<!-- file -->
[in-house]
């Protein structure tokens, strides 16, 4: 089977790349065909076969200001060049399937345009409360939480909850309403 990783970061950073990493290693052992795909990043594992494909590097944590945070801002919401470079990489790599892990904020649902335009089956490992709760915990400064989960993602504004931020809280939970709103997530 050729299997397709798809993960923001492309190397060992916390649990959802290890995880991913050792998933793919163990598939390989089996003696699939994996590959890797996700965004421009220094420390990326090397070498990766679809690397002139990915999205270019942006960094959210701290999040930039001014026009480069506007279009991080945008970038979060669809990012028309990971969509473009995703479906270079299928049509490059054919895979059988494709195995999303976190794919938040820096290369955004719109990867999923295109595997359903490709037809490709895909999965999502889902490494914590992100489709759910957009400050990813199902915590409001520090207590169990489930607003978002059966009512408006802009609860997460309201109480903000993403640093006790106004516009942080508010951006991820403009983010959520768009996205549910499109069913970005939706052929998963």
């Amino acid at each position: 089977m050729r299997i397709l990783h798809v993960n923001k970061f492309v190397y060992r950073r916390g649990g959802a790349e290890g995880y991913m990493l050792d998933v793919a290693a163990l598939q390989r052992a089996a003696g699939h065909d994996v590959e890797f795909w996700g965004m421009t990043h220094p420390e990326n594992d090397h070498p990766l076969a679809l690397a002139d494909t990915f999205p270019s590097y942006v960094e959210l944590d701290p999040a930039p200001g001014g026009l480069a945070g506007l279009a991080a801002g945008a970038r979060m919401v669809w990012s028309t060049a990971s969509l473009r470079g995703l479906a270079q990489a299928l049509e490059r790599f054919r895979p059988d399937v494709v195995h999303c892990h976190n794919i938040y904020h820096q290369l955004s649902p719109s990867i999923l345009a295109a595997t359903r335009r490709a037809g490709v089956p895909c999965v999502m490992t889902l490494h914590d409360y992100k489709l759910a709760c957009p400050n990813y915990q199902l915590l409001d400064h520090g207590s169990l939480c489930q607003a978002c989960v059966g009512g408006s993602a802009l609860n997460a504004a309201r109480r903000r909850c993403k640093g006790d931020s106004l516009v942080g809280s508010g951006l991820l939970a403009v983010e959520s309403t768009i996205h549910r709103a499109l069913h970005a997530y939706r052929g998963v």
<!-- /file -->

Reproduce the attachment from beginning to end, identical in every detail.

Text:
[in-house]
């Protein structure tokens, strides 16, 4: 089977790349065909076969200001060049399937345009409360939480909850309403 990783970061950073990493290693052992795909990043594992494909590097944590945070801002919401470079990489790599892990904020649902335009089956490992709760915990400064989960993602504004931020809280939970709103997530 050729299997397709798809993960923001492309190397060992916390649990959802290890995880991913050792998933793919163990598939390989089996003696699939994996590959890797996700965004421009220094420390990326090397070498990766679809690397002139990915999205270019942006960094959210701290999040930039001014026009480069506007279009991080945008970038979060669809990012028309990971969509473009995703479906270079299928049509490059054919895979059988494709195995999303976190794919938040820096290369955004719109990867999923295109595997359903490709037809490709895909999965999502889902490494914590992100489709759910957009400050990813199902915590409001520090207590169990489930607003978002059966009512408006802009609860997460309201109480903000993403640093006790106004516009942080508010951006991820403009983010959520768009996205549910499109069913970005939706052929998963």
């Amino acid at each position: 089977m050729r299997i397709l990783h798809v993960n923001k970061f492309v190397y060992r950073r916390g649990g959802a790349e290890g995880y991913m990493l050792d998933v793919a290693a163990l598939q390989r052992a089996a003696g699939h065909d994996v590959e890797f795909w996700g965004m421009t990043h220094p420390e990326n594992d090397h070498p990766l076969a679809l690397a002139d494909t990915f999205p270019s590097y942006v960094e959210l944590d701290p999040a930039p200001g001014g026009l480069a945070g506007l279009a991080a801002g945008a970038r979060m919401v669809w990012s028309t060049a990971s969509l473009r470079g995703l479906a270079q990489a299928l049509e490059r790599f054919r895979p059988d399937v494709v195995h999303c892990h976190n794919i938040y904020h820096q290369l955004s649902p719109s990867i999923l345009a295109a595997t359903r335009r490709a037809g490709v089956p895909c999965v999502m490992t889902l490494h914590d409360y992100k489709l759910a709760c957009p400050n990813y915990q199902l915590l409001d400064h520090g207590s169990l939480c489930q607003a978002c989960v059966g009512g408006s993602a802009l609860n997460a504004a309201r109480r903000r909850c993403k640093g006790d931020s106004l516009v942080g809280s508010g951006l991820l939970a403009v983010e959520s309403t768009i996205h549910r709103a499109l069913h970005a997530y939706r052929g998963v």